It's a strange story how I was blown into this church. I was not unhappy with where I was before, and when I was formalizing my membership in it, my friend joked that it would take a geographer to figure me out. But received into I was. It's a church that most people I tell my story to find difficult to believe that I actually belong to -- and I have pictures, certificates, parish records, and notes from bishops all confirming my formal belonging.
It reminded me of what one of my dear brothers in this church once said to me when I confessed that I retain all the personal habits and bodily comportments that mark me as an Asian American evangelical, even as I participate in the mysterious prayer life of this Kyivan Church of ours.
"You are an Asian American evangelical in the Kyivan Church," he said, "and we always knew that and have never expected you to be anything else except for who you are."
But if I'm going to offer a window into my personal life for the sake of postsecular communication, let's really get into what this church is. The short memories of the normatively protestant modern secular will be stretched, no doubt, as I say that our church was founded in 988. That's when the prince of Kyiv, Volodymyr, was baptized in the same baptism that his grandmother Olha was immersed years before in Constantinople. With Volodymyr baptized, so too were those who lived in the city of Kyiv. The Christian church founded in Kyiv used the imperial Byzantine liturgy from Constantinople -- or rather, adapted it over time for our own folk singing.
Eventually, the kingdom that that church was joined to, which was known as Kyivan Rus', fell to the Mongols (and later, Constantinople to the Ottomans), triggering all sorts of questions about which empire the church of Kyiv -- or, the 'Kyivan Church' -- should be joined to, if any at all. It's usually the more theologically insecure among us who seem to need an imperial strongman.
Our prayer tradition, however, centers on the integration of the intellect with the heart, which in our experience leads to a stillness where we encounter most transformatively energies of the God whose essence we can never fully grasp. Really, it's just a church for ordinary folks who, while having to live in a real world that is a game of thrones, are shown that, at an existential level, there might be more.
What this historical account of our church, which is most fully told by the scholars who composed the Kyivan Church Study Group in the 1990s, offers is an account of the Kyivan Church without much commitment to ethnicity. There's a case to be made that, because of the early demise of the empire that our church was attached to, we have had many struggles as to what our identity could possibly be because everybody else has tried to colonize us. But part of the point in my experience of this church of becoming conscious of our colonized consciousness is to realize, in the words of our Patriarch Sviatoslav in Kyiv, that we do not need anybody's permission except the Holy Spirit to exist.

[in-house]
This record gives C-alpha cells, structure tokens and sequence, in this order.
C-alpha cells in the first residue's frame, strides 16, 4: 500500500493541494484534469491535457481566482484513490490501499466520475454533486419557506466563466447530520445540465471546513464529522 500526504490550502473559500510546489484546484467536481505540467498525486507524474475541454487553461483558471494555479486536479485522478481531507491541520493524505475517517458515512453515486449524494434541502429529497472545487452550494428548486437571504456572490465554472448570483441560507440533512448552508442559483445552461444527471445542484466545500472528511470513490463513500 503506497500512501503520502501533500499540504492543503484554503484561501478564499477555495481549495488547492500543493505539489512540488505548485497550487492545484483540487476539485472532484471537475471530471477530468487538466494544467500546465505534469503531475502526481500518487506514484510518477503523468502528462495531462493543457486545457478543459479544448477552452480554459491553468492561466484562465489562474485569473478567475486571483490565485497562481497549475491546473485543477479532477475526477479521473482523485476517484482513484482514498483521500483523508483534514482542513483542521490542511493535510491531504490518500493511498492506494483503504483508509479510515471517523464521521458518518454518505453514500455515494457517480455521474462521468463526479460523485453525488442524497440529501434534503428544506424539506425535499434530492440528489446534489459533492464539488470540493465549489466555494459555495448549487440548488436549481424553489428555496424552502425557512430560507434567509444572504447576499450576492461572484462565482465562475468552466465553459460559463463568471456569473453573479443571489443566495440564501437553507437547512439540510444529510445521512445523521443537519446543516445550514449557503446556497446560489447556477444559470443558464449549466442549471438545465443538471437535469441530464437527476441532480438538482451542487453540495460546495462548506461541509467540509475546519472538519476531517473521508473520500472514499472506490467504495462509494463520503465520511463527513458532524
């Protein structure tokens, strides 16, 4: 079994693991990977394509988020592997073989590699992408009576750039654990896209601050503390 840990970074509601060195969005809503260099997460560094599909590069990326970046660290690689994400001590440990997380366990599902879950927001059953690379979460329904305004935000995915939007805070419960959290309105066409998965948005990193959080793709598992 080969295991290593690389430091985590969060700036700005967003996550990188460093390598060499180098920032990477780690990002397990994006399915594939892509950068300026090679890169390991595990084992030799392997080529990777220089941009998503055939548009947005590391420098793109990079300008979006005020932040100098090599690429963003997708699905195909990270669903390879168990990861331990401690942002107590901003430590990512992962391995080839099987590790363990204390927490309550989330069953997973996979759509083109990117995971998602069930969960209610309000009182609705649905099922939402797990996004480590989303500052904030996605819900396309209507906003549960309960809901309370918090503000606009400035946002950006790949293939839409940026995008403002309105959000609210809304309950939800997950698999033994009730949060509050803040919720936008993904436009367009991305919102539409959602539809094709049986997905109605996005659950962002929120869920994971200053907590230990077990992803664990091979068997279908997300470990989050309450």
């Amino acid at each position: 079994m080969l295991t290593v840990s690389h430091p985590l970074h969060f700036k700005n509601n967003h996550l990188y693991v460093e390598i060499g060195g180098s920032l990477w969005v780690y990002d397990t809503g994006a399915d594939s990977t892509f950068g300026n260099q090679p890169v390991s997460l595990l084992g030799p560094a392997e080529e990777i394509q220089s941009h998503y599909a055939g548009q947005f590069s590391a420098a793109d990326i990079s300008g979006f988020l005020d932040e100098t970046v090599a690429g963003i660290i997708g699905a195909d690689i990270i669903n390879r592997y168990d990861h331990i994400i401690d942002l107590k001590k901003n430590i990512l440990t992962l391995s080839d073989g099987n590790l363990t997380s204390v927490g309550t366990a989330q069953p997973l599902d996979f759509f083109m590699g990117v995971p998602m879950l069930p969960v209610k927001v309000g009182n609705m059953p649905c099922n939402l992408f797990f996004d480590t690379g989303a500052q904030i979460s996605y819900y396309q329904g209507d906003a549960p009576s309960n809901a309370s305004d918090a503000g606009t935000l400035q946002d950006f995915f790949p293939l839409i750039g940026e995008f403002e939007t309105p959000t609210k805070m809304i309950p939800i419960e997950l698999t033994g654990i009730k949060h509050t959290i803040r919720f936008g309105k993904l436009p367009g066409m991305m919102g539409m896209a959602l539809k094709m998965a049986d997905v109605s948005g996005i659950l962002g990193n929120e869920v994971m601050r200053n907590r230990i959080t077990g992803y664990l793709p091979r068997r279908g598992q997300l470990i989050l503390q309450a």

Since the baptism of Kyiv, there have also been many changes to the world, including the nature of globalization. As what came to be called the secular world transformed, people, ideas, and objects moved, often globally, and what this has done not just to our church, but to many Christian churches, is to extend what used to be local urban phenomena into global networks. And so it is that the Kyivan Church, like every other Christian church in the modern world (I can't speak for religious traditions that aren't mine, but I will bet there are parallels), became a global church -- because the ordinary people who make up the church have to make lives for ourselves in a world interspersed by networks of globalization.
I also thank God, on this week after the Sunday of the Publican and the Pharisee, that I am not like other "convertidox," who grow beards and speak bad Russian, for the fact that I can still be mistaken for an Asian American evangelical means that I at least am not an Orthodox hipster.
To say that I was moved as I listened to our Patriarch is to understate the moment. It has now passed, and I am still savouring it. And as I do, I find that I am becoming still, like a weaned child within me. Like a weaned child with his mother am I, the Immovable Wall because of whose hands remain upraised the city will never be taken. Most Holy Theotokos, save us.